A key constraint seems to be the lack of unity amongst the villagers to deal with the problem of mithun grazing and hunting. The joint committee is attempting to deal with this.

  This case study has been put together based on information provided by Mr. K. Thopi, Chizami village, Nagaland, during a Kalpavriksh visit to Phek district in Nagaland in February 2005.

K. Thopi
General Secretary, Chakhesang Public Organisation (CPO)
Chizami village
Phek district
Nagaland

1 Composed of the village council members, VDB members and youth aAssociation members of all Chakhesang villages in Phek district.

2 The first unit of decision-making in Nagaland. A VC is an attempt at amalgamating the traditional decision-making systems in Nagaland and the Panchayati Raj institutions of the Government of India.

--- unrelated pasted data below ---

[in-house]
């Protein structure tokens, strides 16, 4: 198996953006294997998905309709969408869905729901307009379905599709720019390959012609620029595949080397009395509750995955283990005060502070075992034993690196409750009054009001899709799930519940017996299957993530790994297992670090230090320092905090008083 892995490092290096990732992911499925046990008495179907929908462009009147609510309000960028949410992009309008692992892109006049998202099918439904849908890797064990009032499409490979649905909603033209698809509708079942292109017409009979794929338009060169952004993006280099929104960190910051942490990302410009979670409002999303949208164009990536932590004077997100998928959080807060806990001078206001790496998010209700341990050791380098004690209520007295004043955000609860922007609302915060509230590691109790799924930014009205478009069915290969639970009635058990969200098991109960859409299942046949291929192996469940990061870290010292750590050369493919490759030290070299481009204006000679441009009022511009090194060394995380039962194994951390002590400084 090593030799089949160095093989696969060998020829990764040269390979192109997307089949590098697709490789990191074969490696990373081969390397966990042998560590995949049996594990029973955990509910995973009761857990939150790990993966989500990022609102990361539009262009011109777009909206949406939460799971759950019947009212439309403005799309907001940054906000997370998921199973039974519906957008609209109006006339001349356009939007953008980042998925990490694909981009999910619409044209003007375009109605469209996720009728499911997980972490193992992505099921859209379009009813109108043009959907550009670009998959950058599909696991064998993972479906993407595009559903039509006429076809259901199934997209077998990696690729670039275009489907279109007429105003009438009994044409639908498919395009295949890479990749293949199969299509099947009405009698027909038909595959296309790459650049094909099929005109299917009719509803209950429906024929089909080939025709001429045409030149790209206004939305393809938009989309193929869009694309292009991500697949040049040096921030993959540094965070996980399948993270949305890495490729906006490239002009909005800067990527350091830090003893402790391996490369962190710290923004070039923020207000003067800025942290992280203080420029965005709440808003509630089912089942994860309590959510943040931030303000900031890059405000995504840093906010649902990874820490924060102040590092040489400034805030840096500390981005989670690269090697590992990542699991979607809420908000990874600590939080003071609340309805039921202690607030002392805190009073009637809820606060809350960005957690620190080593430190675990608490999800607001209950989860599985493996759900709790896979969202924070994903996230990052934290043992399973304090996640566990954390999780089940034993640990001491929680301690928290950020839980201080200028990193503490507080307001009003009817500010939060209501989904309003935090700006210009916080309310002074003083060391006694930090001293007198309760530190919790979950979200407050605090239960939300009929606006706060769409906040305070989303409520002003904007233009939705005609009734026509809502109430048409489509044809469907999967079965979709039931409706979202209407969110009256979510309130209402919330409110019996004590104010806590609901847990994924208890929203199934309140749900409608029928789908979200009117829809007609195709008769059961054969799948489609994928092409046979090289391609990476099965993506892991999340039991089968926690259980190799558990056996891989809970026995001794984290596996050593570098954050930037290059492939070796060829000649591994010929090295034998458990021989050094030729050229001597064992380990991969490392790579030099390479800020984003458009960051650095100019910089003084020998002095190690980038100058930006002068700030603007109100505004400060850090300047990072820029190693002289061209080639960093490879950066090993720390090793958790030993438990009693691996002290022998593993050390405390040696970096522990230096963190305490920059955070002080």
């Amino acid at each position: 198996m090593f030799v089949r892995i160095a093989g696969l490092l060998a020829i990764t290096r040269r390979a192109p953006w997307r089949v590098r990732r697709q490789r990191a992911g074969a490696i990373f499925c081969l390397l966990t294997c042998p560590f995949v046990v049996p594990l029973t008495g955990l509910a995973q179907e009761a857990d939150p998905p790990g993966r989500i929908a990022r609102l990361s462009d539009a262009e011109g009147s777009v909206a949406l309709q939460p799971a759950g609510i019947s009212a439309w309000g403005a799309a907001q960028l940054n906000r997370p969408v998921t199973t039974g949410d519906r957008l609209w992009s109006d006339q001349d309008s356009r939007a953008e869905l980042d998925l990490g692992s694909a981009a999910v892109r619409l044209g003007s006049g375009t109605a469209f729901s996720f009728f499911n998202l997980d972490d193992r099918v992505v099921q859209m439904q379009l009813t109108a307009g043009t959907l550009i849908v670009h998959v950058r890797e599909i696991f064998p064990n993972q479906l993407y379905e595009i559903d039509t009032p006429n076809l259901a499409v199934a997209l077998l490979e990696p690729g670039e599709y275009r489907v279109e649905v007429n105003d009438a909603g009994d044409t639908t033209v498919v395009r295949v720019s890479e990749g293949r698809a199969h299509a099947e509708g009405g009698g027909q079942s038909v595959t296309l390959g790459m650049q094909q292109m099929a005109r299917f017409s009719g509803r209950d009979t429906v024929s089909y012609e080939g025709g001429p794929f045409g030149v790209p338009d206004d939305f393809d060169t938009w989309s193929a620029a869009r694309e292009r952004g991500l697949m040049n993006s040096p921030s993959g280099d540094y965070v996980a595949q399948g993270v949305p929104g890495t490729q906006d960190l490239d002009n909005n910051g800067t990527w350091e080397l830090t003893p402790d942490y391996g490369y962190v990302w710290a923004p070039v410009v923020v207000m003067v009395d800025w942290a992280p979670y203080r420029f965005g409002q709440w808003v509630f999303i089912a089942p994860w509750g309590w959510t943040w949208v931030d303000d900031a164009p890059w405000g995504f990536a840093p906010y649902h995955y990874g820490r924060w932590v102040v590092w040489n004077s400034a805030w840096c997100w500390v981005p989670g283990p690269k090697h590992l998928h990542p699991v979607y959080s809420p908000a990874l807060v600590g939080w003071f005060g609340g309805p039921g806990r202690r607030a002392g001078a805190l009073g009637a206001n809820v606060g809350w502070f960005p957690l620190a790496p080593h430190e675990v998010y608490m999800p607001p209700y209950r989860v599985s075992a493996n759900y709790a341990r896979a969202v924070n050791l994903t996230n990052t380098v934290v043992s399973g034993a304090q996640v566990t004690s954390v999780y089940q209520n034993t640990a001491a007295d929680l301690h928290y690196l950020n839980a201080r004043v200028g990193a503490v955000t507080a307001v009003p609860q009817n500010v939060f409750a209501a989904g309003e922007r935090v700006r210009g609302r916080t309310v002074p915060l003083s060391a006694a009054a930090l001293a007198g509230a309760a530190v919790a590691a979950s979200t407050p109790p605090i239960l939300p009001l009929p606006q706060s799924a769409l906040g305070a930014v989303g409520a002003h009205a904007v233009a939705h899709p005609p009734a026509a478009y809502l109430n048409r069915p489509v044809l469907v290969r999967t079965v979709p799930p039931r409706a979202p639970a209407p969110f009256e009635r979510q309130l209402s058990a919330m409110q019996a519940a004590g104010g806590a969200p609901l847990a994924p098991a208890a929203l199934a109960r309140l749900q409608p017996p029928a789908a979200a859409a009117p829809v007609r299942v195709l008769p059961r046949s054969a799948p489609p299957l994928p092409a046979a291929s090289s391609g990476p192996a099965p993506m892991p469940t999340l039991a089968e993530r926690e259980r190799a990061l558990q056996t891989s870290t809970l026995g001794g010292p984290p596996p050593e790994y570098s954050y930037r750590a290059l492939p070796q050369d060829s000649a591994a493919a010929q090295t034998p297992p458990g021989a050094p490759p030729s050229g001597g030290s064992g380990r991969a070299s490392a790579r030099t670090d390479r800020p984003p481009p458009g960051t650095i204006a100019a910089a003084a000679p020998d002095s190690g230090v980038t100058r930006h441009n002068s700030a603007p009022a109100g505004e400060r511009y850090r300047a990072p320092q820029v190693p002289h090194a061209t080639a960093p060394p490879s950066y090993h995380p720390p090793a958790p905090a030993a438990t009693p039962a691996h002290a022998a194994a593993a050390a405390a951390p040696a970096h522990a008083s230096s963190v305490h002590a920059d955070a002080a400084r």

3 IBAs are sites of international importance for the conservation of birds and their habitats. IBAs are among the world’s key sites for biodiversity conservation, and the concept developed by the Birdlife International Partnership facilitates their identification nationally using data gathered locally following globally agreed and standardised criteria. M.Z. Islam and A.R. Rahmani Important Bird Areas in India: Priority sites for conservation (Indian Bird Conservation Network: Bombay Natural History Society and BirdLife International UK, 2004).

This case study was part of the Directory on Community Conserved Areas (2009), published by Kalpavriksh. The directory can be downloaded here.